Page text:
Ex-BofA chief denies fraud claimAugust 20, 2010: 3:59 PM ET
Ken Lewis shot back at New York's attorney general, saying his fraud suit against Lewis "distorts" the record.
Lawyers for the former Bank of America (BAC) chief made the comments in legal papers filed Wednesday with New York State Supreme Court.
New York Attorney General Andrew Cuomo is suing Lewis and BofA's consumer banking chief, Joe Price, over their actions as the bank prepared to take over a faltering rival.
Cuomo sued Lewis and Price in February, alleging that they hid massive losses from Bank of America shareholders as they prepared in December 2008 to vote on BofA's planned acquisition of the struggling investment bank.
Cuomo contended that Lewis and Price, who was chief financial officer at the time, also wrongly scored $20 billion in bailout money for the bank by claiming they would seek to have the merger undone without federal help. The special inspector general for the Troubled Asset Relief Program, Neil Barofsky, joined Cuomo at his Feb. 4 press conference announcing the suit.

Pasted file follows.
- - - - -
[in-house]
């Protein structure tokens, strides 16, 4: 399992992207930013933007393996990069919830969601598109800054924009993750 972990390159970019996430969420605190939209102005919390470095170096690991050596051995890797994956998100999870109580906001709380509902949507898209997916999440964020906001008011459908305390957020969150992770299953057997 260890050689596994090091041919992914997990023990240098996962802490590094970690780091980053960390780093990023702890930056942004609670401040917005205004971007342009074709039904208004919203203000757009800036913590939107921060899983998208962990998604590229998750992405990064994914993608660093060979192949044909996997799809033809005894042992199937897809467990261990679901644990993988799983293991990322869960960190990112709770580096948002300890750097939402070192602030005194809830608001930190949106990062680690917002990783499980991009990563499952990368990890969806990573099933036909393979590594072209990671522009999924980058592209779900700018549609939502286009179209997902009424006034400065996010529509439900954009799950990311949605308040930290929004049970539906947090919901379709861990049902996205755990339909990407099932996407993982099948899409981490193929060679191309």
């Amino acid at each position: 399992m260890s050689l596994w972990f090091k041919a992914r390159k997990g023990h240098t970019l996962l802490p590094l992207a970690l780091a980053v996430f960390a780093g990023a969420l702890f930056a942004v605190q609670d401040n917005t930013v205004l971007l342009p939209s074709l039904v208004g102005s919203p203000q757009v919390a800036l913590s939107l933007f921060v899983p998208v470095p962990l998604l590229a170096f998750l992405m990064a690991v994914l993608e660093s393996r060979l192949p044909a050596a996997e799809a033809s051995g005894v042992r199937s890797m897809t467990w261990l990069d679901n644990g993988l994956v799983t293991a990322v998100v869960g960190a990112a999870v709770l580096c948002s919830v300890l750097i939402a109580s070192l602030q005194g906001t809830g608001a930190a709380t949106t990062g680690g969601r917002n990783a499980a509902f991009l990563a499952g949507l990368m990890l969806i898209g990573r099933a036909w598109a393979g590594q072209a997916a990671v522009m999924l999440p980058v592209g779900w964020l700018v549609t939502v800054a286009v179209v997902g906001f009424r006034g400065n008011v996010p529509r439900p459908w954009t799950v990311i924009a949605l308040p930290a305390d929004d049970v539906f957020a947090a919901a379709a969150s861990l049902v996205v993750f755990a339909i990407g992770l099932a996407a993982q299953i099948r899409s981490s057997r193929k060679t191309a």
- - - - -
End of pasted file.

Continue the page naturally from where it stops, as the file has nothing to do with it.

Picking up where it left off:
The lawsuit, which was filed the same day the Securities and Exchange Commission settled its disclosure case against Bank of America for $150 million, didn't specify what damages it sought.
But Lewis' attorneys at Debevoise & Plimpton say the attorney general's case against Lewis "is both implausible and internally inconsistent." They contend it seeks to scapegoat Lewis for a crisis that caused investors billions of dollars of losses, without showing any actual wrongdoing by Lewis.
"Some have looked to assign blame for every aspect of the financial crisis, even where there is no evidence of misconduct," the filing says. "This case is a product of that dynamic and does not withstand either legal or factual scrutiny."
Price, who is being defended by the firm Baker Botts, calls "absurd" the allegation that Lewis and Price misled the government to get TARP money. He adds that he acted "precisely as a regulator should hope a chief financial officer of a financial institution would act" when presented with forecasts showing large losses at Merrill.
Lewis and Price also defended the deal as helping to stave off the worst of the financial crisis at the time and to bolster Bank of America's profits since. Lewis, who was forced out of the bank by shareholders last year at a time when there was considerable unhappiness over the deal, can't help but try a bit of image-polishing in the filing.
"In short, the Merrill Merger has been an unmitigated financial and strategic success," his response says.
A spokesman for Cuomo's office told the Wall Street Journal the filings "do nothing to change this office's view of the case." BofA shares were down 1%.